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Aggression – The Psychology of Aggression

5. The Frustration-Aggression Hypothesis

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About this Lecture


In this lecture, we think about the frustration-aggression hypothesis, proposed by Dollard et al. in 1939, focusing in particular on: (i) this theory's suggestion that aggression arises not from a person’s genetics or personality but rather from situational factors; (ii) Dollard and colleagues' identification of frustration as the experience of having one’s goals thwarted and their consideration of it as an important instigator of aggressive behaviour; (iii) different factors affecting aggression caused by frustration; (iv) the concept of ‘displaced aggression’, which describes the suggestion that aggression can also be directed towards a target other than the original cause of frustration (e.g. acting aggressively towards a policeman because you are frustrated with the law); (v) a more recent psychological model of aggression that has developed out of the frustration-aggression hypothesis being Berkowitz’s cognitive-neoassociation theory from 2012; (vi) the fact that this theory argues for a broader approach to aggression which highlights the connections between cognitions, emotions and behaviours.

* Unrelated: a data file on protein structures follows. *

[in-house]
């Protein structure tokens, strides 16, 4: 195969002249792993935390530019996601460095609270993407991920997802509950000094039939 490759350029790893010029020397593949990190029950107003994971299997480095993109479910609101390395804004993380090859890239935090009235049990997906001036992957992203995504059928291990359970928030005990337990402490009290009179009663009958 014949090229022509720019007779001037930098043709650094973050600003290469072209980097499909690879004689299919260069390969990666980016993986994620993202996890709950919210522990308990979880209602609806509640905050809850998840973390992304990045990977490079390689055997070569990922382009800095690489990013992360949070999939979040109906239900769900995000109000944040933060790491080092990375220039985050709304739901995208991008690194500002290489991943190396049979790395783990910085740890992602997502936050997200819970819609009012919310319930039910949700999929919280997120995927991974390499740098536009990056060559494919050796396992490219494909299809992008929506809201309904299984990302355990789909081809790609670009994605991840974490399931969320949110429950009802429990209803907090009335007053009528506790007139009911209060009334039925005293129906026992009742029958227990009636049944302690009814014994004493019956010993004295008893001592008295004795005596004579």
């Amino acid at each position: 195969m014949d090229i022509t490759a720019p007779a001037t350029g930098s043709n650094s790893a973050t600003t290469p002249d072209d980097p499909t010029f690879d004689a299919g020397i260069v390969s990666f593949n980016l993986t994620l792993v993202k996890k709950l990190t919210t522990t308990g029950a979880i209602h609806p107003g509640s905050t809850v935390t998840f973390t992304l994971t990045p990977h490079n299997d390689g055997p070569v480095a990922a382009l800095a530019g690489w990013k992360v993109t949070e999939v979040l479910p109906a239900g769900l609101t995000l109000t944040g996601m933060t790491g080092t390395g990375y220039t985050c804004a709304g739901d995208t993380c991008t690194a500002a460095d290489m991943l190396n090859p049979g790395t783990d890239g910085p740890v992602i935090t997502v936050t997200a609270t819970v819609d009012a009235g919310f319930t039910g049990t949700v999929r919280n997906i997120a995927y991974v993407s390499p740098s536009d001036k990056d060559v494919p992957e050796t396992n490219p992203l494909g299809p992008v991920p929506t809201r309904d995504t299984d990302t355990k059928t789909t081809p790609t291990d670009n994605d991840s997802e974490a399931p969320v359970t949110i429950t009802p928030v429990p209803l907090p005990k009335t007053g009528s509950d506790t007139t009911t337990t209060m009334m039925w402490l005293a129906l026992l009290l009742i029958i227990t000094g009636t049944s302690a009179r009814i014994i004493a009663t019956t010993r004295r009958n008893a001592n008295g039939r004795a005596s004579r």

In this course, Dr Claire Lawrence (University of Nottingham) explores the psychology of aggression and aggressive behaviour. In the first lecture, we think about the genetic basis for aggression, associated with the so-called ‘warrior gene’ MAOA. In the second lecture, we think about the neural and hormonal mechanisms involved in aggressive behaviour, including serotonin. In the third lecture, we think about the role of testosterone in aggressive behaviour. Next, we think about how social learning theory can help us to understand aggression as a learned behaviour. In the fifth and final module, we think about the Frustration-Aggression Hypothesis as a social psychological model which argues that frustration, the feeling of having our goals thwarted, is a key factor in causing aggressive behaviour.


Claire Lawrence is an Associate Professor in the School of Psychology at the University of Nottingham.

She works predominantly in the area of individual differences and her research centres around the question: Why do some people act aggressively in some situations, and other people don't? She also examines whether some antisocial traits have benefits in a sexual selection context.

Her second main area of research is the unintended and negative impacts of behavioural interventions.

Cite this Lecture

APA style

Lawrence, C. (2019, September 27). Aggression – The Psychology of Aggression - The Frustration-Aggression Hypothesis [Video]. MASSOLIT.

MLA style

Lawrence, C. "Aggression – The Psychology of Aggression – The Frustration-Aggression Hypothesis." MASSOLIT, uploaded by MASSOLIT, 27 Sep 2019,

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